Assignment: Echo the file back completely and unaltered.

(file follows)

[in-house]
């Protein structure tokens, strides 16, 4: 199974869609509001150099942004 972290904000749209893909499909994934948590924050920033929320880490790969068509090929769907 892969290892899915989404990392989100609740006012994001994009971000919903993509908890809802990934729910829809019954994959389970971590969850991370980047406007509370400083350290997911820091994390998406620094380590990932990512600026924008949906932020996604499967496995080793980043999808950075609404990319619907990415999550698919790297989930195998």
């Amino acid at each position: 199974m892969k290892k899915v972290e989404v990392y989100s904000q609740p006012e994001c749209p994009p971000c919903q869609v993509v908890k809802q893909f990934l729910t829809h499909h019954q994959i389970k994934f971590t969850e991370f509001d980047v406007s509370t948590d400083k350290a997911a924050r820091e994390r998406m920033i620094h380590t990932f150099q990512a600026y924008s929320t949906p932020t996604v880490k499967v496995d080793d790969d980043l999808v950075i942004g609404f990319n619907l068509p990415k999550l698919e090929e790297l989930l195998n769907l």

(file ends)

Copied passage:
[in-house]
């Protein structure tokens, strides 16, 4: 199974869609509001150099942004 972290904000749209893909499909994934948590924050920033929320880490790969068509090929769907 892969290892899915989404990392989100609740006012994001994009971000919903993509908890809802990934729910829809019954994959389970971590969850991370980047406007509370400083350290997911820091994390998406620094380590990932990512600026924008949906932020996604499967496995080793980043999808950075609404990319619907990415999550698919790297989930195998």
């Amino acid at each position: 199974m892969k290892k899915v972290e989404v990392y989100s904000q609740p006012e994001c749209p994009p971000c919903q869609v993509v908890k809802q893909f990934l729910t829809h499909h019954q994959i389970k994934f971590t969850e991370f509001d980047v406007s509370t948590d400083k350290a997911a924050r820091e994390r998406m920033i620094h380590t990932f150099q990512a600026y924008s929320t949906p932020t996604v880490k499967v496995d080793d790969d980043l999808v950075i942004g609404f990319n619907l068509p990415k999550l698919e090929e790297l989930l195998n769907l």